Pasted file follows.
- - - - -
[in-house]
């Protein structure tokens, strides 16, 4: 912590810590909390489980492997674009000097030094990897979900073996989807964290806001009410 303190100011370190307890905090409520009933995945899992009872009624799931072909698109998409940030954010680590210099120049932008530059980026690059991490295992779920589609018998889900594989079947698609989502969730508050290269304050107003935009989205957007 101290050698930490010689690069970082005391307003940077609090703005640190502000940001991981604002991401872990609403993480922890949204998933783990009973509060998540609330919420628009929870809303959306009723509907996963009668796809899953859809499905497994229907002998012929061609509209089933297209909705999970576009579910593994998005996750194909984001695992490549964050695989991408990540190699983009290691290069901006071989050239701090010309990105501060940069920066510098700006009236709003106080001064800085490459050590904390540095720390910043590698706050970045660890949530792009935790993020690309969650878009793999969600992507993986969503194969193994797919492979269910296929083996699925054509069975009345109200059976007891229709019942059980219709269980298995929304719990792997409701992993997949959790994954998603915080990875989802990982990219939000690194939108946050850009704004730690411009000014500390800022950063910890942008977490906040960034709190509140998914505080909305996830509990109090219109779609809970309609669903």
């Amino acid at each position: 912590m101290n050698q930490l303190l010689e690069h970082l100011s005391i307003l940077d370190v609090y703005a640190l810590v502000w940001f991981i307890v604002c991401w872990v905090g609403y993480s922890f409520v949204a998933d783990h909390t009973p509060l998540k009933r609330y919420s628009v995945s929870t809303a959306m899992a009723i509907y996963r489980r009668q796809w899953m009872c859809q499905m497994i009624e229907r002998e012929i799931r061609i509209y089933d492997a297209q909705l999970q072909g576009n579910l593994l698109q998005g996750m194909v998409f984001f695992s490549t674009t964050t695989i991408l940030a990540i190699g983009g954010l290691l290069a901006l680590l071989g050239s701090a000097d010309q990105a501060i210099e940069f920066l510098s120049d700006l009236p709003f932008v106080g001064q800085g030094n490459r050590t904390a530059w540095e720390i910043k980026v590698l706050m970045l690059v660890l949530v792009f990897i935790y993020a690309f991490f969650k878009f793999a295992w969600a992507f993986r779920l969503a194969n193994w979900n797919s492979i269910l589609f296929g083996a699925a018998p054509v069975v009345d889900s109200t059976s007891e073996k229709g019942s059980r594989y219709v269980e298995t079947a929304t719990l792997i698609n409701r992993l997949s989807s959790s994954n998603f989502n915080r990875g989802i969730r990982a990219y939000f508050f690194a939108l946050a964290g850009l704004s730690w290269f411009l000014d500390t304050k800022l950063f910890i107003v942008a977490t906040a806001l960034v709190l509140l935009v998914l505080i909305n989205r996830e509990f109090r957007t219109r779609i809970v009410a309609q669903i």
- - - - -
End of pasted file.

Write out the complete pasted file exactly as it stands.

[in-house]
């Protein structure tokens, strides 16, 4: 912590810590909390489980492997674009000097030094990897979900073996989807964290806001009410 303190100011370190307890905090409520009933995945899992009872009624799931072909698109998409940030954010680590210099120049932008530059980026690059991490295992779920589609018998889900594989079947698609989502969730508050290269304050107003935009989205957007 101290050698930490010689690069970082005391307003940077609090703005640190502000940001991981604002991401872990609403993480922890949204998933783990009973509060998540609330919420628009929870809303959306009723509907996963009668796809899953859809499905497994229907002998012929061609509209089933297209909705999970576009579910593994998005996750194909984001695992490549964050695989991408990540190699983009290691290069901006071989050239701090010309990105501060940069920066510098700006009236709003106080001064800085490459050590904390540095720390910043590698706050970045660890949530792009935790993020690309969650878009793999969600992507993986969503194969193994797919492979269910296929083996699925054509069975009345109200059976007891229709019942059980219709269980298995929304719990792997409701992993997949959790994954998603915080990875989802990982990219939000690194939108946050850009704004730690411009000014500390800022950063910890942008977490906040960034709190509140998914505080909305996830509990109090219109779609809970309609669903």
């Amino acid at each position: 912590m101290n050698q930490l303190l010689e690069h970082l100011s005391i307003l940077d370190v609090y703005a640190l810590v502000w940001f991981i307890v604002c991401w872990v905090g609403y993480s922890f409520v949204a998933d783990h909390t009973p509060l998540k009933r609330y919420s628009v995945s929870t809303a959306m899992a009723i509907y996963r489980r009668q796809w899953m009872c859809q499905m497994i009624e229907r002998e012929i799931r061609i509209y089933d492997a297209q909705l999970q072909g576009n579910l593994l698109q998005g996750m194909v998409f984001f695992s490549t674009t964050t695989i991408l940030a990540i190699g983009g954010l290691l290069a901006l680590l071989g050239s701090a000097d010309q990105a501060i210099e940069f920066l510098s120049d700006l009236p709003f932008v106080g001064q800085g030094n490459r050590t904390a530059w540095e720390i910043k980026v590698l706050m970045l690059v660890l949530v792009f990897i935790y993020a690309f991490f969650k878009f793999a295992w969600a992507f993986r779920l969503a194969n193994w979900n797919s492979i269910l589609f296929g083996a699925a018998p054509v069975v009345d889900s109200t059976s007891e073996k229709g019942s059980r594989y219709v269980e298995t079947a929304t719990l792997i698609n409701r992993l997949s989807s959790s994954n998603f989502n915080r990875g989802i969730r990982a990219y939000f508050f690194a939108l946050a964290g850009l704004s730690w290269f411009l000014d500390t304050k800022l950063f910890i107003v942008a977490t906040a806001l960034v709190l509140l935009v998914l505080i909305n989205r996830e509990f109090r957007t219109r779609i809970v009410a309609q669903i």